Shocking photos: US F-35C Lightning II jets covered in rust

WASHINGTON — Shocking photos of stealth fighters F-35C Lightning II covered with rust of the US Navy have appeared online, has learned.

The photos below clearly show three rust-covered fighters, as well as an F-35C Lightning II take-off fighter also covered in rust. According to INF, when asked, Pentagon spokesman Joe Dellavedova said the rust was caused by a manufacturing error by arms manufacturer Lockheed Martin, with all models being affected. It’ll be “fixed” in new batches of F35s.

Shocking photos: US F-35C Lightning II jets covered in rust
Photo credit: Twitter reminds us that this is not the first time that a problem with the metal or metal alloys of modern stealth fighters has been reported. One of the first public reports of problems with the F-35 arrived in early 2019 from the Australian Air Force, which reported a problem with intergranular corrosion. Australia then hired the auditing and consulting firm KPMG to assess the problem that arose when using fighters in low humidity areas. But back in 2017, Australia was the first country to report various cracks in the body of the machine.

Shocking photos: US F-35C Lightning II jets covered in rust
Photo credit: Twitter
Photo credit: Twitter

However, the problems with the F-35 did not end with the report of the Australian Air Force. In the middle of 2019, even a secret report with 13 major problems of the F-35 was leaked, to which the US government did not pay much attention. This report was also published by DefenseNews. Here are the 13 most serious issues cited in the report:

  • Problems with information transfer. Many countries around the world and F-35 customers, complain about the fact that this information is not classified and is also obtained in the US, which prevents these countries from keeping their secrets.
  • Problems with spare parts available. It turns out that what is supposed to exist in a warehouse as a spare part does not always exist at all, and results in the failure of flights or missions.
  • The cabin of the F-35 is not properly constructed and leads to the so-called pilot barotrauma. This barotrauma causes pain in the ears and nose of the pilot.
  • If the weather is cold, for example, minus 30 degrees Fahrenheit, the computer will make the wrong conclusion and report that the batteries are damaged, often resulting in interruption of missions.
  • If the F-35 flies at supersonic speed, it causes extensive damage to the walls of the aircraft – blisters, cracks and damage to the wall integrity.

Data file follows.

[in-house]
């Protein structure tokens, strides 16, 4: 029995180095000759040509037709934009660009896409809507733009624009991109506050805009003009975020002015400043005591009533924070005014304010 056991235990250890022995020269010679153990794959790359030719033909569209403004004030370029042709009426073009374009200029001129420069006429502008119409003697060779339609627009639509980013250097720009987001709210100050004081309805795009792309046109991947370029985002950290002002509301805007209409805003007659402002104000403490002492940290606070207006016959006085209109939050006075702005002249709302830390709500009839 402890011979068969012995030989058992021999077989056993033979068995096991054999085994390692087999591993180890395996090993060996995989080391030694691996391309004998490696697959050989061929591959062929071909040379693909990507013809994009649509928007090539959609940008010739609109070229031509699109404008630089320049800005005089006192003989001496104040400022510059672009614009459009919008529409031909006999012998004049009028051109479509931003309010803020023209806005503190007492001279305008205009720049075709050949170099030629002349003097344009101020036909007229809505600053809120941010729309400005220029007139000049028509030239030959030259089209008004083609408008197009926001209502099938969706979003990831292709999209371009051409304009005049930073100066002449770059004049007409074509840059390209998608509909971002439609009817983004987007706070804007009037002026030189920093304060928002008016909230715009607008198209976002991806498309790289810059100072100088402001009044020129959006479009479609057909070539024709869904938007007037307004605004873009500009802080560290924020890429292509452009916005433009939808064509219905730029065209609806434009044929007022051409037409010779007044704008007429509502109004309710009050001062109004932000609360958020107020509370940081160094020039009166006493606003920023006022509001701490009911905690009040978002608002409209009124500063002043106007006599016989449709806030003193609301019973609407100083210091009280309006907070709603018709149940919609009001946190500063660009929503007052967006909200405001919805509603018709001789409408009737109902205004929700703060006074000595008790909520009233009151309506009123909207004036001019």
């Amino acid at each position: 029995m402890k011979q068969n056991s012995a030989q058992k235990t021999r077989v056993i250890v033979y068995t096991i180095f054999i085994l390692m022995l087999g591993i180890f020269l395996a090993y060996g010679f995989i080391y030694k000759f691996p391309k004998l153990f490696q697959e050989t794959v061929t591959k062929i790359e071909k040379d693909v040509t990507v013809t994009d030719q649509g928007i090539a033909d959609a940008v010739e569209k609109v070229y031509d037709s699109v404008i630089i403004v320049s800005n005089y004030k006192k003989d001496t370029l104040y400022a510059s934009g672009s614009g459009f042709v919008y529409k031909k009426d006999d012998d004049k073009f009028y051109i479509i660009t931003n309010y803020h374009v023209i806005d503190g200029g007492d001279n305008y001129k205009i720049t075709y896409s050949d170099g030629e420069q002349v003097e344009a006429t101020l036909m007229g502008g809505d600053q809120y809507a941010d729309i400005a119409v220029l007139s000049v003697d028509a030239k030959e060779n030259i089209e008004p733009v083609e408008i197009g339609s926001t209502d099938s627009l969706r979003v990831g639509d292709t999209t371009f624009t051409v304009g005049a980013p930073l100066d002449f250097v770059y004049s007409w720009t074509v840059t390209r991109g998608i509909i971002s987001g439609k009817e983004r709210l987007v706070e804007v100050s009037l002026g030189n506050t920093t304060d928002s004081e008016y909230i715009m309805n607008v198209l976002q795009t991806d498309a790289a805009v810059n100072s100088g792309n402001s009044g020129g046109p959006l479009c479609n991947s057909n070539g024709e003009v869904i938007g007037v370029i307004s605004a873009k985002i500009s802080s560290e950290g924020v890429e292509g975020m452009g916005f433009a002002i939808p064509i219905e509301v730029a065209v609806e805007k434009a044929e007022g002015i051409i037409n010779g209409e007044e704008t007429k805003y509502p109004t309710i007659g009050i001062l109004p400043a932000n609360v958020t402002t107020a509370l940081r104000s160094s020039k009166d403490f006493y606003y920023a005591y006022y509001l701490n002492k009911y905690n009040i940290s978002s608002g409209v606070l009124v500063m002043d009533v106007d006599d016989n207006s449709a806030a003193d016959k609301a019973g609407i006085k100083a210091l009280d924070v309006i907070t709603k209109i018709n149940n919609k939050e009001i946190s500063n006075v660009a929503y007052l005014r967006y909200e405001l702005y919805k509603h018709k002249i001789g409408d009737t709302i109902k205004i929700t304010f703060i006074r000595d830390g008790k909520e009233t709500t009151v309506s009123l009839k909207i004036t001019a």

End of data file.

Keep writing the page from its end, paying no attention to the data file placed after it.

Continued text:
• After performing certain maneuvers, the F-35B and F-35C pilots are not always able to fully control the pitch, roll and yawn of the aircraft.
  • If the F-35A and F-35B blow off a landing tire, the impact could also pull out both hydraulic lines and risk losing the aircraft.
  • The specially designed helmet sometimes shows the so-called. “green glow” on the helmet monitor, which blurs the overall graphics and picture and causes problems both in piloting and landing.
  • Optical sensors and night vision sights often render green streaks when the starlight is low.
  • The specially designed sea or water search radar does not give an overall picture, but a very small part, which often makes it difficult for pilots to find and land on an aircraft carrier in the ocean.
  • Lack of traction in the engines if the aircraft is flown vertically on a hot day. The difficult landing is dictated by the fact that the jet of air is not maintained at acceptable limits.

“Cul-de-sac” or No exit road

In April 2021, Charles Brown, Chief of General Staff of the US Air Force, said that the F-35 is like a sports Ferrari – you don’t go to work with it all day, but only on Sundays, and not everyone.

The problems of the F-35 are complex. But the main problem is upgrading technology during production. I.e., when a problem is identified, the manufacturer must return those already manufactured to correct the problem, which significantly exceeds the maintenance costs of the aircraft itself. But you can’t leave an already manufactured aircraft with an existing issue discovered during the production of a new version.

The worst is not over – it is coming. Although the plane showed poor results, despite all the problems known to be criticized, “killing these flocks” is impossible. Why? The F-35’s lobby.

Hawaii and North Dakota are the only states that do not have senators lobbying on Lockheed Martin’s behalf. You don’t cut the branch you’re sitting on, do you?


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